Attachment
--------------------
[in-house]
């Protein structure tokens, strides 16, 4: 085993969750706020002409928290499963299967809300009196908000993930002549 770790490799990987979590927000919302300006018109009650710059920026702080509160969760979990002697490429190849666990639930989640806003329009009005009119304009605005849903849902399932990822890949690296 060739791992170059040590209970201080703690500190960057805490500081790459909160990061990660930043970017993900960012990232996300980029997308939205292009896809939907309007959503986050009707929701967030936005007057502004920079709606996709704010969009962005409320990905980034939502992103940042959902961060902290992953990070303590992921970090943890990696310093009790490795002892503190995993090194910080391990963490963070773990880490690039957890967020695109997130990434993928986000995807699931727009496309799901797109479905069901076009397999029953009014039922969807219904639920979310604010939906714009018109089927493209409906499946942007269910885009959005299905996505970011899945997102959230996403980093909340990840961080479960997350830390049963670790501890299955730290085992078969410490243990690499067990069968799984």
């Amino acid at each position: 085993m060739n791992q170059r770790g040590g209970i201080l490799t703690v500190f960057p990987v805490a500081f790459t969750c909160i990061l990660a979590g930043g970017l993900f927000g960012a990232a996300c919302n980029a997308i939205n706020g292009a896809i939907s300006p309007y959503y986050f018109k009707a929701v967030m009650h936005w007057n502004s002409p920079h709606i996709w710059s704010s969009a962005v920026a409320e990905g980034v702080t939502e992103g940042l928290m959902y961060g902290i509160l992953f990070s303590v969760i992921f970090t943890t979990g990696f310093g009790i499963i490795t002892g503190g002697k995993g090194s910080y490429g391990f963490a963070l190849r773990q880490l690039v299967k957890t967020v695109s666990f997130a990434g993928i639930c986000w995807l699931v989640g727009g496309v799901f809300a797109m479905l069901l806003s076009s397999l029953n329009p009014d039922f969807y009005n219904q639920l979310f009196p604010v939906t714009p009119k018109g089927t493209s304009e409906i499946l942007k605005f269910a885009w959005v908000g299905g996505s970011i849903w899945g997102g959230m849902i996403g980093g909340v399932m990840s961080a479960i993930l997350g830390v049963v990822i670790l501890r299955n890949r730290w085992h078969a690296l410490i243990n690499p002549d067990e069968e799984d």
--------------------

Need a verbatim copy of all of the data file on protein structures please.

[in-house]
């Protein structure tokens, strides 16, 4: 085993969750706020002409928290499963299967809300009196908000993930002549 770790490799990987979590927000919302300006018109009650710059920026702080509160969760979990002697490429190849666990639930989640806003329009009005009119304009605005849903849902399932990822890949690296 060739791992170059040590209970201080703690500190960057805490500081790459909160990061990660930043970017993900960012990232996300980029997308939205292009896809939907309007959503986050009707929701967030936005007057502004920079709606996709704010969009962005409320990905980034939502992103940042959902961060902290992953990070303590992921970090943890990696310093009790490795002892503190995993090194910080391990963490963070773990880490690039957890967020695109997130990434993928986000995807699931727009496309799901797109479905069901076009397999029953009014039922969807219904639920979310604010939906714009018109089927493209409906499946942007269910885009959005299905996505970011899945997102959230996403980093909340990840961080479960997350830390049963670790501890299955730290085992078969410490243990690499067990069968799984």
């Amino acid at each position: 085993m060739n791992q170059r770790g040590g209970i201080l490799t703690v500190f960057p990987v805490a500081f790459t969750c909160i990061l990660a979590g930043g970017l993900f927000g960012a990232a996300c919302n980029a997308i939205n706020g292009a896809i939907s300006p309007y959503y986050f018109k009707a929701v967030m009650h936005w007057n502004s002409p920079h709606i996709w710059s704010s969009a962005v920026a409320e990905g980034v702080t939502e992103g940042l928290m959902y961060g902290i509160l992953f990070s303590v969760i992921f970090t943890t979990g990696f310093g009790i499963i490795t002892g503190g002697k995993g090194s910080y490429g391990f963490a963070l190849r773990q880490l690039v299967k957890t967020v695109s666990f997130a990434g993928i639930c986000w995807l699931v989640g727009g496309v799901f809300a797109m479905l069901l806003s076009s397999l029953n329009p009014d039922f969807y009005n219904q639920l979310f009196p604010v939906t714009p009119k018109g089927t493209s304009e409906i499946l942007k605005f269910a885009w959005v908000g299905g996505s970011i849903w899945g997102g959230m849902i996403g980093g909340v399932m990840s961080a479960i993930l997350g830390v049963v990822i670790l501890r299955n890949r730290w085992h078969a690296l410490i243990n690499p002549d067990e069968e799984d």